The length of telomeres in humans decreases at a rate of 24.8 to 27.7 base pairs per year. Over time and cell division, the telomeres on the chromosomes of the descending cells become so short that the cell can no longer divide and therefore with the death of the last cell entities, tissue death occurs. To draw a parallel with “being around the house” is like drawing water every time we pass it from one glass to another. At first it may not be noticed, but after repeating the process X times, the transfer cannot be done anymore, because there is no water left to move.

    For this reason, telomeres are said to be an excellent marker of biological age: Based on its length, scientists can estimate what is left in front of a group of cells and therefore the whole organism. Telomeric shortening is part of the normal aging process, but certain agents associated with a specific lifestyle can promote chromosomal DNA damage and therefore faster telomere shortening.

      2. The importance of telomerase

      We have explained the mechanism of old age, but the thing becomes even more interesting if we know that, unbelievably as it may seem, the body itself has the solution to immortality on a theoretical level, at least in the early years. stages of life.

      Telomerase is an enzyme responsible for maintaining the length of telomeres by adding repeated genetic sequences.. This biological process has a “trick”: the activity is present in germ cells and some hematopoietic cells, but mature somatic cells inhibit their functionality after birth. Thus, it is the organism itself which codes its programmed degradation.

      3. Telomeres and cancer

      Current studies suggest that humans could reverse the process of cellular senescence if we artificially increase telomerase activity in the somatic cells that make up the tissues of our body. Unfortunately, this could have a double effect: in experimental settings, if telomerase activity is stimulated and certain tumor suppressing genes are inactivated, it happens. 1 cell immortalization which considerably favors the appearance of a tumor.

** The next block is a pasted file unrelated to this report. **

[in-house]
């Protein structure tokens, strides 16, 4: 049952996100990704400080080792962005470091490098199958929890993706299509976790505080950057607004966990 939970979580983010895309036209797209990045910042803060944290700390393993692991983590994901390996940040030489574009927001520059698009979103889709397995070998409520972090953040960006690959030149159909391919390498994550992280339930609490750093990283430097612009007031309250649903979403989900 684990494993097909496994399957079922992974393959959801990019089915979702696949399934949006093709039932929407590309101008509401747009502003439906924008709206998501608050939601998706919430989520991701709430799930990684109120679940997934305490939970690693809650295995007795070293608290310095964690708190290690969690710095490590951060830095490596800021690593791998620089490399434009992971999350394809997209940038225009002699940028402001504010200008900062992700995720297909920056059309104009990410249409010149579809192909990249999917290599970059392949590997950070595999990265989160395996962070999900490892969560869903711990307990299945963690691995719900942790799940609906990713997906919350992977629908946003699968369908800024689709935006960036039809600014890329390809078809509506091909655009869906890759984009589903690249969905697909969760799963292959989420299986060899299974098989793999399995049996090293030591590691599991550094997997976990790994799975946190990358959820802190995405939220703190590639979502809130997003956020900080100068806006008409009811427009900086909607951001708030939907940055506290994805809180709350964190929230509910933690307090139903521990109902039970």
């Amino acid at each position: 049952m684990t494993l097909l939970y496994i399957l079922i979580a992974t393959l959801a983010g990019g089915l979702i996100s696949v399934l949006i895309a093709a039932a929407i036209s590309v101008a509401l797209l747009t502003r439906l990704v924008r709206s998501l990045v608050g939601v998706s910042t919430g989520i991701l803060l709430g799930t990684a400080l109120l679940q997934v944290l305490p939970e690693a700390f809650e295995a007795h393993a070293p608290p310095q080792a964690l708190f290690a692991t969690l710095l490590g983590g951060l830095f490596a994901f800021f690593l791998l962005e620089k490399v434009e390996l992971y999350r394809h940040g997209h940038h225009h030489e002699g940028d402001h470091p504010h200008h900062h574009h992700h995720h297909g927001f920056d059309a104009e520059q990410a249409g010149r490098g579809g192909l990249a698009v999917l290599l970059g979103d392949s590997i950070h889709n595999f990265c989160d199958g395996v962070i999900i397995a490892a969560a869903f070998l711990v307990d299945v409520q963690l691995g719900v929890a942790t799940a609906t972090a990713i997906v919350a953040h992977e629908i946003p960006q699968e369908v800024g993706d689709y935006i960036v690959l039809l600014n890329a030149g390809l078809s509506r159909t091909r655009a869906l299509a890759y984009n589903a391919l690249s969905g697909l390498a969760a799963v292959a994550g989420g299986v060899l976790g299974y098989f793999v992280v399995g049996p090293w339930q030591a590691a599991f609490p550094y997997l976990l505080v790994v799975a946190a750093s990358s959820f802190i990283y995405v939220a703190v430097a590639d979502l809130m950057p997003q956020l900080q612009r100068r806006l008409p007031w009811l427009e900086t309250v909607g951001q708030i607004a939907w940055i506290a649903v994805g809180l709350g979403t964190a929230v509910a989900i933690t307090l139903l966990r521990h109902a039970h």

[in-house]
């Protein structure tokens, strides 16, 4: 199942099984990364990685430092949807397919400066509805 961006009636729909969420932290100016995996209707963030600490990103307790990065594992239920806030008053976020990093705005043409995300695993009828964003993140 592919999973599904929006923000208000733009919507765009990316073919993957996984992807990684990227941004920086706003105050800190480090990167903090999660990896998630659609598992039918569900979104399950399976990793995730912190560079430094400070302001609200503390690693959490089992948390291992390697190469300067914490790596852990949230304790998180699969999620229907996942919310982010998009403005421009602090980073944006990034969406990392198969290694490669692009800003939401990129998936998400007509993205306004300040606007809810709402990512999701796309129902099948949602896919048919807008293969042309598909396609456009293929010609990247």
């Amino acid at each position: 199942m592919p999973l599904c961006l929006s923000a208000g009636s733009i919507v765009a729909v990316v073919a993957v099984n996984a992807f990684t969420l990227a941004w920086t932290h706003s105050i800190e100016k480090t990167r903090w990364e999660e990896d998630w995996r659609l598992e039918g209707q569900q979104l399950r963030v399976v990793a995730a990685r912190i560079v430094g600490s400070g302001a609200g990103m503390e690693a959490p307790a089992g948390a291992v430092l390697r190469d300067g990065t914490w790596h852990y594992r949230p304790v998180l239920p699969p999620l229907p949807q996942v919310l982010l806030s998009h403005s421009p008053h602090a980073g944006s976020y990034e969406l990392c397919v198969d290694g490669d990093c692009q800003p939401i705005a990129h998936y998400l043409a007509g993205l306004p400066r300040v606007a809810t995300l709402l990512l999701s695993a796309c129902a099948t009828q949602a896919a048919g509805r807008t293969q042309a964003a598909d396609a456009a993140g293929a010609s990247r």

We go further in this line of thought, because 75 to 80% of cancers originating from somatic cells exhibit telomerase activity. This does not necessarily mean that telomerase causes cancer, but all indications are that high levels of this enzyme are a clear indication of a possible tumor malignancy. If a cell is immortal, it can replicate itself indefinitely: we explain almost word for word the formation of cancer.

      Based on this premise, several anti-telomerase treatments are being developed in the experimental field. In cell culture, the results are at least promising: in some carcinogenic cell lines, by inhibiting the activity of telomerase, spontaneous death of the strain occurs after about 25 divisions, Since the telomeres are shortening and in no case can be spared.


      After exposing data like this, it is impossible not to have hope. Cancer is one of the most important and tragic health problems today, because after every death and every character there is a story of struggle, sadness and hope. A neoplastic tumor is not just a group of cells that grow uncontrollably: it is fear, a battle of science against physiology, acceptance or denial, and in the worst case, loss. early in life.

      The mechanisms of cell senescence help us understand the aging tissue and the process that leads us to death, but the ultimate goal is not to find immortality. The real challenge today is to save all those lives hanging on a thread from a group of rebel cells. who have mutated to turn against their guest.

      Bibliographical references:

      • Arvelo, F. and Morales, A. (2004). Telomere, telomerase and cancer. Venezuelan Scientific Report, 55, 288-303.
      • Couto, AB (2008). Telomerase: source of youth for the cell. Medisur: Electronic Journal of Medical Sciences in Cienfuegos, 6 (2), 68-71.
      • The influence on lifestyle and longevity of telomeres, genotype. Collected March 4 from
      • Membrive Moyano, J. (2017). The enzyme telomerase as a therapeutic target.
      • Moyzis, RK (1991). The human telomere. Research and Science, (181), 24-32.
      • Salamanca-Gómez, F. (1997). Telomerase. Immortalize without malignancy. Gac Med Mex, 8, 385.
      • Telomere, NIH. Retrieved March 4, from
      • Vargas, E. and Espinoza, R. (2013). Biological time and age. Arbor, 189 (760), 022.